Do Repeated Wildfires Change Homebuyers’ Demand for Homes in High-Risk Areas? A Hedonic Analysis of the Short and Long-Term Effects of Repeated Wildfires on House Prices in Southern California
AbstractUnlike most hedonic studies that analyze the effects of a one-time event, this paper analyzes the effects of forest fires that are several years apart in a small geographical area. We find that repeated forest fires cause house prices to decrease for houses located near the fires. We test and reject the hypothesis that the house price reduction from one fire is equal to the house price reduction from a second fire. The first fire reduces house prices by about 10%, while the second fire reduces house prices by nearly 23%, a statistically significant difference. The pattern of these results are robust to several alternative econometric specifications. Copyright Springer Science+Business Media, LLC 2009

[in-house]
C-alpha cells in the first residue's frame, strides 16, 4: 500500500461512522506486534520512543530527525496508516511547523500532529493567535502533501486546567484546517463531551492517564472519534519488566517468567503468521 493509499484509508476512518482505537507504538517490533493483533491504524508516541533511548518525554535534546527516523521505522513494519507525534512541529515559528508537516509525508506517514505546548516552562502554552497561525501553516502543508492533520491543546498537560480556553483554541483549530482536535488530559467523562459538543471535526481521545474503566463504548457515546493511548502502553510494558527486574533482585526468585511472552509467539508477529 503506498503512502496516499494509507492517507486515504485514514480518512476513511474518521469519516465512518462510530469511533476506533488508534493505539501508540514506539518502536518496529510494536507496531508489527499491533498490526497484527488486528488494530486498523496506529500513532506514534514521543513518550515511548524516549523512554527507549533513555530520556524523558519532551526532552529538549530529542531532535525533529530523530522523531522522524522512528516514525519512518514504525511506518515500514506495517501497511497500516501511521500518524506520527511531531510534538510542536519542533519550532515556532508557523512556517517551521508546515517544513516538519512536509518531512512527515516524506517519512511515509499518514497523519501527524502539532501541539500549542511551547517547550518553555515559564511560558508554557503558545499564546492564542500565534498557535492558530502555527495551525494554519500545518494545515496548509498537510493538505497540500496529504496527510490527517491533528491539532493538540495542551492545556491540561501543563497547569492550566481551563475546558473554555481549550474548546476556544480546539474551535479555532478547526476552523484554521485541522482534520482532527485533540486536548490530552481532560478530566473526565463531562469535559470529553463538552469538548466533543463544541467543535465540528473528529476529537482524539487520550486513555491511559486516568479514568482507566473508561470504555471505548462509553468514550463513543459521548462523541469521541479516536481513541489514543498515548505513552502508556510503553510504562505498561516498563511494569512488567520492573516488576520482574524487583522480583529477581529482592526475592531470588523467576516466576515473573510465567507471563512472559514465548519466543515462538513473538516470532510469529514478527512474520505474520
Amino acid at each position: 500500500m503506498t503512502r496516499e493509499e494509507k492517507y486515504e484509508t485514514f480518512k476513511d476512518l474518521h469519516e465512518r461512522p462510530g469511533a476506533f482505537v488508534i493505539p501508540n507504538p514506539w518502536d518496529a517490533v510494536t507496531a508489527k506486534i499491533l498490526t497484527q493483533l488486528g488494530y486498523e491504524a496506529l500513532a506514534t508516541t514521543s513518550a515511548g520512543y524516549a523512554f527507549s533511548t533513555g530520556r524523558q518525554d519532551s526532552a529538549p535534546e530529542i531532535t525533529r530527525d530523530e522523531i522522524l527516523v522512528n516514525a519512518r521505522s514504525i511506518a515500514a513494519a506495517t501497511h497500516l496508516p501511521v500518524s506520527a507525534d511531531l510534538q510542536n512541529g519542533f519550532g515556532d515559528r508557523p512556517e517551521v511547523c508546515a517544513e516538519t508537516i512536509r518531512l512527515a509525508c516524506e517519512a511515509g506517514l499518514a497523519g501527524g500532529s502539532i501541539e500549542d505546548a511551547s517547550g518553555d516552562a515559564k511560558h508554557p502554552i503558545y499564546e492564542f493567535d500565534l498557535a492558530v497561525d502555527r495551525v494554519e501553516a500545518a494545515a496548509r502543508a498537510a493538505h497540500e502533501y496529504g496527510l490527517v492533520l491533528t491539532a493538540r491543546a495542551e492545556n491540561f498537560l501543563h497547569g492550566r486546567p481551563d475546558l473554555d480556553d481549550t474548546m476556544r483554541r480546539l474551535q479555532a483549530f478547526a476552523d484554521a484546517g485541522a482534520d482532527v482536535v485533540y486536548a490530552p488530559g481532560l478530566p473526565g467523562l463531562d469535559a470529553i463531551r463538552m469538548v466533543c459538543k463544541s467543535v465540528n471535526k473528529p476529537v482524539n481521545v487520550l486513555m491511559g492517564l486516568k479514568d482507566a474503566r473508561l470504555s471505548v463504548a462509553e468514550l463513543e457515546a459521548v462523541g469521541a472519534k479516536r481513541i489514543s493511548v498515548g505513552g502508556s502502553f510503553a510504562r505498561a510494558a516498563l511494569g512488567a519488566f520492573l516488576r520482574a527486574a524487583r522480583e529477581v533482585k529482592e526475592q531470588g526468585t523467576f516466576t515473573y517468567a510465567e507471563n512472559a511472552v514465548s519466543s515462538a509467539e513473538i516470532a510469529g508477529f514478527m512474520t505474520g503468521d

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Bibliographic InfoArticle provided by Springer in its journal The Journal of Real Estate Finance and Economics.
Volume (Year): 38 (2009)
Issue (Month): 2 (February)
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Web page: http://www.springerlink.com/link.asp?id=102945
Hedonic property method; Forest fires; Implicit prices; Willingness to pay;
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